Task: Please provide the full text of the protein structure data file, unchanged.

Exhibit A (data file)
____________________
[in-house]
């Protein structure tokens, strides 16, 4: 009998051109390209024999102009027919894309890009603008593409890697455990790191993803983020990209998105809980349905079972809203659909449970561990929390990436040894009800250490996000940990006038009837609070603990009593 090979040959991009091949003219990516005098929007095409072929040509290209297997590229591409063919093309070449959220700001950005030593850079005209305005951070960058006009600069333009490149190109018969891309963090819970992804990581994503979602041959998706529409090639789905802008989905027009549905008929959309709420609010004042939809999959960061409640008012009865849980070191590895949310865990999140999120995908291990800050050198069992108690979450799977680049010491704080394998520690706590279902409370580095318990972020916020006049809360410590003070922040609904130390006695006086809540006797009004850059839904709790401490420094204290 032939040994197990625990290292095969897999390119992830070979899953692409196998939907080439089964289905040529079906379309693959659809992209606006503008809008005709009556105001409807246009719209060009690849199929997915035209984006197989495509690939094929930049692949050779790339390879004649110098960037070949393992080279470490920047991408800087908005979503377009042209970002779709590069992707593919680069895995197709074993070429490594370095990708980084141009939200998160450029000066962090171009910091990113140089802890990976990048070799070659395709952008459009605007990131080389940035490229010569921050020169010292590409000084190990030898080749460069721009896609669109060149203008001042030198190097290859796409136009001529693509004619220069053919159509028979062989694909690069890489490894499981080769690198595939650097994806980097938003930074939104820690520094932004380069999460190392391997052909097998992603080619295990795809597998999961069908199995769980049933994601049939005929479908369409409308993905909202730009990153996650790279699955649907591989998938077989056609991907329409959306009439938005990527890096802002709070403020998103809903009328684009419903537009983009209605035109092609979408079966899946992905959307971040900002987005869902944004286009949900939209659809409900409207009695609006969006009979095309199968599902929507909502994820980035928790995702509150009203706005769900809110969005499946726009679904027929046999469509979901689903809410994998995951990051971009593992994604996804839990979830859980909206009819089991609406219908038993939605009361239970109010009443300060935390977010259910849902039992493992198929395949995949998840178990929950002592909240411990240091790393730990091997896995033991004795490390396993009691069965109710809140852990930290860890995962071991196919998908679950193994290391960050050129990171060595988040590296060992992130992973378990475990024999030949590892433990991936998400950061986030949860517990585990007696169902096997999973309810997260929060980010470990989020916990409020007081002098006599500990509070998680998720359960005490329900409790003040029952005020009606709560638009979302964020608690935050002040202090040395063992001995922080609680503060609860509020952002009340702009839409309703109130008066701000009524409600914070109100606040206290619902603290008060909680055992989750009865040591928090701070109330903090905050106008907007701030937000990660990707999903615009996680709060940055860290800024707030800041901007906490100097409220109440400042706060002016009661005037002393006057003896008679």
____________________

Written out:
[in-house]
């Protein structure tokens, strides 16, 4: 009998051109390209024999102009027919894309890009603008593409890697455990790191993803983020990209998105809980349905079972809203659909449970561990929390990436040894009800250490996000940990006038009837609070603990009593 090979040959991009091949003219990516005098929007095409072929040509290209297997590229591409063919093309070449959220700001950005030593850079005209305005951070960058006009600069333009490149190109018969891309963090819970992804990581994503979602041959998706529409090639789905802008989905027009549905008929959309709420609010004042939809999959960061409640008012009865849980070191590895949310865990999140999120995908291990800050050198069992108690979450799977680049010491704080394998520690706590279902409370580095318990972020916020006049809360410590003070922040609904130390006695006086809540006797009004850059839904709790401490420094204290 032939040994197990625990290292095969897999390119992830070979899953692409196998939907080439089964289905040529079906379309693959659809992209606006503008809008005709009556105001409807246009719209060009690849199929997915035209984006197989495509690939094929930049692949050779790339390879004649110098960037070949393992080279470490920047991408800087908005979503377009042209970002779709590069992707593919680069895995197709074993070429490594370095990708980084141009939200998160450029000066962090171009910091990113140089802890990976990048070799070659395709952008459009605007990131080389940035490229010569921050020169010292590409000084190990030898080749460069721009896609669109060149203008001042030198190097290859796409136009001529693509004619220069053919159509028979062989694909690069890489490894499981080769690198595939650097994806980097938003930074939104820690520094932004380069999460190392391997052909097998992603080619295990795809597998999961069908199995769980049933994601049939005929479908369409409308993905909202730009990153996650790279699955649907591989998938077989056609991907329409959306009439938005990527890096802002709070403020998103809903009328684009419903537009983009209605035109092609979408079966899946992905959307971040900002987005869902944004286009949900939209659809409900409207009695609006969006009979095309199968599902929507909502994820980035928790995702509150009203706005769900809110969005499946726009679904027929046999469509979901689903809410994998995951990051971009593992994604996804839990979830859980909206009819089991609406219908038993939605009361239970109010009443300060935390977010259910849902039992493992198929395949995949998840178990929950002592909240411990240091790393730990091997896995033991004795490390396993009691069965109710809140852990930290860890995962071991196919998908679950193994290391960050050129990171060595988040590296060992992130992973378990475990024999030949590892433990991936998400950061986030949860517990585990007696169902096997999973309810997260929060980010470990989020916990409020007081002098006599500990509070998680998720359960005490329900409790003040029952005020009606709560638009979302964020608690935050002040202090040395063992001995922080609680503060609860509020952002009340702009839409309703109130008066701000009524409600914070109100606040206290619902603290008060909680055992989750009865040591928090701070109330903090905050106008907007701030937000990660990707999903615009996680709060940055860290800024707030800041901007906490100097409220109440400042706060002016009661005037002393006057003896008679």